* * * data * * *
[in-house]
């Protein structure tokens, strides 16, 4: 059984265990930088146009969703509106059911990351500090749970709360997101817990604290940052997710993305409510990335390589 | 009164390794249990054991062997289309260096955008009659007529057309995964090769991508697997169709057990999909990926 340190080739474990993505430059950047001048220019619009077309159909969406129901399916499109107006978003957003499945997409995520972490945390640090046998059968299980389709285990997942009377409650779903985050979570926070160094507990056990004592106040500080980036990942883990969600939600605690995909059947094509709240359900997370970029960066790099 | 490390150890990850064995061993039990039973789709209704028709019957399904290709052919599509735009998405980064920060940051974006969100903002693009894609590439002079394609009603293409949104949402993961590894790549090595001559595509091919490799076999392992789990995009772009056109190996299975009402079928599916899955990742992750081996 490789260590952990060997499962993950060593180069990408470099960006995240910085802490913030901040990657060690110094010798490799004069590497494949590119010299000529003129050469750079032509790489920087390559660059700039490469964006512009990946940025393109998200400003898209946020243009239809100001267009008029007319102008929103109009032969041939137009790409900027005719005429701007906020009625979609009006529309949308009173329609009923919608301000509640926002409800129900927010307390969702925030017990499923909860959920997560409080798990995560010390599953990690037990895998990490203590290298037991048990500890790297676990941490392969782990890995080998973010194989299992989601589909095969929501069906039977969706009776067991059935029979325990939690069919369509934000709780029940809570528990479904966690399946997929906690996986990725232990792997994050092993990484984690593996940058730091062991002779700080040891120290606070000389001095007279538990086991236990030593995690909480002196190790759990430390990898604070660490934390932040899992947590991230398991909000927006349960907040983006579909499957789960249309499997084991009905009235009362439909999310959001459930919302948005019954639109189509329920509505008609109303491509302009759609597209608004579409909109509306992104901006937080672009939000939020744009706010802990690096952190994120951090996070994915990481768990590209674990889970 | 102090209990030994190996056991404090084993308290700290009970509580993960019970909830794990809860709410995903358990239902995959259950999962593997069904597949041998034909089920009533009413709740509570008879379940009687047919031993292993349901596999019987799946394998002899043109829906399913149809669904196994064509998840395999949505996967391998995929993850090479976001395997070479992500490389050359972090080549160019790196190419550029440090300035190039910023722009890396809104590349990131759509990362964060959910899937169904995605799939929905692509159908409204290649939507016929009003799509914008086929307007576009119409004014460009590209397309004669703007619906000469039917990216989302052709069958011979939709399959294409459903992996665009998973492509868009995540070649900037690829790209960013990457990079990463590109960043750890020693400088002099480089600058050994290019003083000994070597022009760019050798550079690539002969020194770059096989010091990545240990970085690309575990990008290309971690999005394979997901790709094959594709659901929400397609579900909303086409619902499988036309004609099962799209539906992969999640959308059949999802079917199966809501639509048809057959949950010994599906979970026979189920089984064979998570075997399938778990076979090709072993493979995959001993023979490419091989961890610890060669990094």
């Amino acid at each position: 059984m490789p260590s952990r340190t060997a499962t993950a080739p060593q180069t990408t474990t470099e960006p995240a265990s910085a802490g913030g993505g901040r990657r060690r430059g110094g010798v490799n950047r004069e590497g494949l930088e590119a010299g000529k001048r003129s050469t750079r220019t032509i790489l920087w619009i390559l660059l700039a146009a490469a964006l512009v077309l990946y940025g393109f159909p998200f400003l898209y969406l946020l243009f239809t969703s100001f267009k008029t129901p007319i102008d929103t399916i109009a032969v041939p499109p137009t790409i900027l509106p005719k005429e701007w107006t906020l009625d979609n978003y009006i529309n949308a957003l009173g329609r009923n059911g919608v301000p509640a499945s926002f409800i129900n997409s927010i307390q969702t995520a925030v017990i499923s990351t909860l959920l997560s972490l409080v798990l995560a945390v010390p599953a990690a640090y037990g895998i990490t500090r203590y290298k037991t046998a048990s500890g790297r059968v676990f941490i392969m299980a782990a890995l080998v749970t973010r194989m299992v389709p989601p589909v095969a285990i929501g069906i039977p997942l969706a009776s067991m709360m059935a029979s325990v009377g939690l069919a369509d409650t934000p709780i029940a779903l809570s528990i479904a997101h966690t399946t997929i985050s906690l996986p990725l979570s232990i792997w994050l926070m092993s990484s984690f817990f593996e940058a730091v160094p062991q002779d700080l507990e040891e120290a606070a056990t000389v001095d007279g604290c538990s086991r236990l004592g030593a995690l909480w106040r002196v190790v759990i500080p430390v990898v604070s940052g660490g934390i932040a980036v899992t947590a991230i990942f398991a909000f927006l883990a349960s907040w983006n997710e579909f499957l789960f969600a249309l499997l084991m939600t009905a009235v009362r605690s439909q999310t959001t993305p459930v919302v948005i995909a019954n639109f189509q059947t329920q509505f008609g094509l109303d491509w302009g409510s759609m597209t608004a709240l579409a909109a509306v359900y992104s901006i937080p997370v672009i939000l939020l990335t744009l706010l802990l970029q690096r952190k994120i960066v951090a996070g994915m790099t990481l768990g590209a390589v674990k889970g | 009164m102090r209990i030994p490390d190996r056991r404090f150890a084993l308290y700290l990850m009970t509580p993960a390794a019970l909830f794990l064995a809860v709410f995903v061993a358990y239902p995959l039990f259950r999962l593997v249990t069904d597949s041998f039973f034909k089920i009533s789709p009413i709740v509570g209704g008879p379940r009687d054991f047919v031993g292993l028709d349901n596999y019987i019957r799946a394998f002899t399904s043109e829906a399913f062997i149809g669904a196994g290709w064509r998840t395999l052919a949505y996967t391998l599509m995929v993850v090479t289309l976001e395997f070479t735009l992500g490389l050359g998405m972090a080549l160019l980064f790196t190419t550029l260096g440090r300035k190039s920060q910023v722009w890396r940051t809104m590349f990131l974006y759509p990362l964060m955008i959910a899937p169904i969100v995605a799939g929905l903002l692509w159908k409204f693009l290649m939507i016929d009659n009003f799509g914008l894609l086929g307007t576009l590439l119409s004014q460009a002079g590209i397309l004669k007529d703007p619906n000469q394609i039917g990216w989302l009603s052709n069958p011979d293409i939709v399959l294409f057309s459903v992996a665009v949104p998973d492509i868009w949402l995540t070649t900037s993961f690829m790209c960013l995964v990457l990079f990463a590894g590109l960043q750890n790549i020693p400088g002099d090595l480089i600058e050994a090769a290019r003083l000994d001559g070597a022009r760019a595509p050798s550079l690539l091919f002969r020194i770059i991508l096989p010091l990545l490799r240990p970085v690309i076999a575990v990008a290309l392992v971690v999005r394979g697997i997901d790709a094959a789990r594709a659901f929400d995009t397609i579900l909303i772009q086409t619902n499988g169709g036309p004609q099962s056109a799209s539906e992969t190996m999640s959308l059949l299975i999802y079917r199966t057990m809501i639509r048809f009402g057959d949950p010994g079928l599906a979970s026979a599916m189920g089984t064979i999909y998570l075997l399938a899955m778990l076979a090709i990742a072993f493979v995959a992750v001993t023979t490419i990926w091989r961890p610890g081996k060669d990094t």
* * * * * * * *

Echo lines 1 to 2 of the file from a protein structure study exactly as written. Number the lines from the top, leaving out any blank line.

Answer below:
[in-house]
């Protein structure tokens, strides 16, 4: 059984265990930088146009969703509106059911990351500090749970709360997101817990604290940052997710993305409510990335390589 | 009164390794249990054991062997289309260096955008009659007529057309995964090769991508697997169709057990999909990926 340190080739474990993505430059950047001048220019619009077309159909969406129901399916499109107006978003957003499945997409995520972490945390640090046998059968299980389709285990997942009377409650779903985050979570926070160094507990056990004592106040500080980036990942883990969600939600605690995909059947094509709240359900997370970029960066790099 | 490390150890990850064995061993039990039973789709209704028709019957399904290709052919599509735009998405980064920060940051974006969100903002693009894609590439002079394609009603293409949104949402993961590894790549090595001559595509091919490799076999392992789990995009772009056109190996299975009402079928599916899955990742992750081996 490789260590952990060997499962993950060593180069990408470099960006995240910085802490913030901040990657060690110094010798490799004069590497494949590119010299000529003129050469750079032509790489920087390559660059700039490469964006512009990946940025393109998200400003898209946020243009239809100001267009008029007319102008929103109009032969041939137009790409900027005719005429701007906020009625979609009006529309949308009173329609009923919608301000509640926002409800129900927010307390969702925030017990499923909860959920997560409080798990995560010390599953990690037990895998990490203590290298037991048990500890790297676990941490392969782990890995080998973010194989299992989601589909095969929501069906039977969706009776067991059935029979325990939690069919369509934000709780029940809570528990479904966690399946997929906690996986990725232990792997994050092993990484984690593996940058730091062991002779700080040891120290606070000389001095007279538990086991236990030593995690909480002196190790759990430390990898604070660490934390932040899992947590991230398991909000927006349960907040983006579909499957789960249309499997084991009905009235009362439909999310959001459930919302948005019954639109189509329920509505008609109303491509302009759609597209608004579409909109509306992104901006937080672009939000939020744009706010802990690096952190994120951090996070994915990481768990590209674990889970 | 102090209990030994190996056991404090084993308290700290009970509580993960019970909830794990809860709410995903358990239902995959259950999962593997069904597949041998034909089920009533009413709740509570008879379940009687047919031993292993349901596999019987799946394998002899043109829906399913149809669904196994064509998840395999949505996967391998995929993850090479976001395997070479992500490389050359972090080549160019790196190419550029440090300035190039910023722009890396809104590349990131759509990362964060959910899937169904995605799939929905692509159908409204290649939507016929009003799509914008086929307007576009119409004014460009590209397309004669703007619906000469039917990216989302052709069958011979939709399959294409459903992996665009998973492509868009995540070649900037690829790209960013990457990079990463590109960043750890020693400088002099480089600058050994290019003083000994070597022009760019050798550079690539002969020194770059096989010091990545240990970085690309575990990008290309971690999005394979997901790709094959594709659901929400397609579900909303086409619902499988036309004609099962799209539906992969999640959308059949999802079917199966809501639509048809057959949950010994599906979970026979189920089984064979998570075997399938778990076979090709072993493979995959001993023979490419091989961890610890060669990094």